WRC seeks new broadcaster in North America and eyes 2018 expansion
By Jonathan Rest
WRC Promoter, the rights-holder of motor racing's World Rally Championship, is on the hunt for a new broadcast partner in North America, and has outlined plans to expand the series in 2018.
The majority of WRC television contracts are mid-way through a three-year cycle and expire at the end of 2018, but the series has been without coverage in North America since the start of this year after one-year deals with Fox Sports, the cable sports network, and MavTV, a cable and satellite channel owned by automotive lubricant company Lucas Oil, expired in December and were not renewed.
Speaking to Sportcal on the sidelines of the Sportel America convention in Miami last week, Oliver Ciesla, managing director of WRC Promoter, said: "We are in the market for a new broadcast partner in USA and Canada to take us up to the end of 2018, in line with our existing deals around the world. Those discussions are happening right now."
Ciesla said USA, in particular, is of increasing importance to WRC stakeholders.
He noted: "It's a very big market for us. We have four of the 10 biggest car manufacturers in the world running teams [Hyundai, Toyota, Citroen and Ford] and they are obviously all interested in getting exposure in the US. Also, if you look at the numbers of our digital fanbase, USA is in the top 10."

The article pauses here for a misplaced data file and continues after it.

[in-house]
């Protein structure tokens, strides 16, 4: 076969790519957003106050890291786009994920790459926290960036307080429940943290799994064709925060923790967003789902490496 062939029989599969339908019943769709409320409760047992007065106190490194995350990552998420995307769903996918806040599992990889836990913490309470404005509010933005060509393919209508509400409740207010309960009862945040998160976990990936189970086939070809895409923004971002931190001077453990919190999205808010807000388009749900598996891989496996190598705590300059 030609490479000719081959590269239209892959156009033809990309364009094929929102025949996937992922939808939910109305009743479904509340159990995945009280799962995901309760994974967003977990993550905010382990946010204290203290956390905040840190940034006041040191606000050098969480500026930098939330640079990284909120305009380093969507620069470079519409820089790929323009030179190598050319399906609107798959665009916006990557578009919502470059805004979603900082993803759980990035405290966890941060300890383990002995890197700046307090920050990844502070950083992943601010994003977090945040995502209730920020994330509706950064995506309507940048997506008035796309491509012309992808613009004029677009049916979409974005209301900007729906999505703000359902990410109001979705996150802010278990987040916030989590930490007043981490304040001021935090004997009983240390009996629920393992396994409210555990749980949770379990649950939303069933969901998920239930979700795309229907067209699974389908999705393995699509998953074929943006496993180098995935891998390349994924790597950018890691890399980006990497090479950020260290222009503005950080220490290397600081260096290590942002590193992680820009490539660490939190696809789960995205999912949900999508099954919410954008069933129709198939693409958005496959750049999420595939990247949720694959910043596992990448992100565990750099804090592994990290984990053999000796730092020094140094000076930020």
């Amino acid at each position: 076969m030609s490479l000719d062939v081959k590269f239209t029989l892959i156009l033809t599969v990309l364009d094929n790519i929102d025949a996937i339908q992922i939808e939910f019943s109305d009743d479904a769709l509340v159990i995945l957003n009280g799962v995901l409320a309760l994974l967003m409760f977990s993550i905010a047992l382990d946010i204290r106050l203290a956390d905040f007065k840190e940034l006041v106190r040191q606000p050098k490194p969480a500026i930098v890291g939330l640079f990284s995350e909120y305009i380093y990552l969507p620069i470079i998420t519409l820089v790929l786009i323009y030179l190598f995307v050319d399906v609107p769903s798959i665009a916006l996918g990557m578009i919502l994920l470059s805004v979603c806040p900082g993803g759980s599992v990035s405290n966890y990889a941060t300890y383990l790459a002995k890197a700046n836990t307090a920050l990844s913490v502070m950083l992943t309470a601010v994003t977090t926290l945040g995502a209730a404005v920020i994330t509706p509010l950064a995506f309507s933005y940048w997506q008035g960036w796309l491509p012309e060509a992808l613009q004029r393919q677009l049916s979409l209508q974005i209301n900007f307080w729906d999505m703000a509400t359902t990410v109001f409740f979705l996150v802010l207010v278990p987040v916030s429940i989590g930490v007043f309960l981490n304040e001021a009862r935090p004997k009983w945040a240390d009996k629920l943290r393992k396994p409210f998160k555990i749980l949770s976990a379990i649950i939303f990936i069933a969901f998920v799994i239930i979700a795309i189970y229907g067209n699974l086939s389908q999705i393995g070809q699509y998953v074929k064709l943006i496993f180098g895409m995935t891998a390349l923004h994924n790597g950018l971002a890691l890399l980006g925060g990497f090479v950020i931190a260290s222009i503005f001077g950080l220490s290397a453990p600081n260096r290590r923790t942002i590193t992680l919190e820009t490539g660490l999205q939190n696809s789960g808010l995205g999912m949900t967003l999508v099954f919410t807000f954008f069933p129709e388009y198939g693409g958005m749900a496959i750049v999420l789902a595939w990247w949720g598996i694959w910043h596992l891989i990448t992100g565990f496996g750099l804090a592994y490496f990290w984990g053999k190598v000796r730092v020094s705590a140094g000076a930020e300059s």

Europe, where 10 of the 13 rallies this year will be staged, has long been the dominant market for WRC, but Ciesla said Asia is the fastest growing market for the sport.
The 2016 WRC television audience in Asia was up 125 per cent year-on-year, and the viewership is expected to increase further this year with new agreements in place in India, Indonesia, the Philippines and Hong Kong.
There is also broader coverage in Japan this year - Toyota returned as a manufacturer after a 16-year absence - with public-service broadcaster NHK and commercial broadcaster TV Asahi complementing the extensive content on pay-TV's J Sports.
In China, Ciesla was full of praise for rights-holder LeSports, the sports arm of Chinese technology giant LeEco, which came on board in 2016 to replace state broadcaster CCTV, which did not televise a number of the rallies.
Ciesla said: "We have really positive news in China. Due to the extensive coverage there now, for the first time the audience there was in the top 10 globally."
WRC Promoter has also signed a streaming deal with BesTV, the Chinese IPTV broadcaster, while it is not adverse to bringing CCTV back into the fold. In total, "80 hours of fresh content" is being aired in China this year, Ciesla said.
For 2018, WRC Promoter's plans are threefold: increase the amount of live coverage; enhance the over-the-top offering; and stage more events.
Ciesla said plans are already advanced to stage at least one more rally in 2018, with "strong interest" from China, Japan, Chile and New Zealand.
China was due to stage a round of the WRC last year for the first time in 17 years, but the event was cancelled due to weather damage to roads, and it is not part of the 2017 schedule, which has already had rallies in Monte Carlo, Sweden and Mexico.
The season resumes in France from 6 to 9 April, followed by races in Argentina, Portugal, Italy, Poland, Finland, Germany, Spain, Great Britain and Australia.
Ciesla said that, with a rights deal to be done in North America, a US stage continues to be discussed, but noted: "That is not in the very short term, but it is definitely a medium-term aim."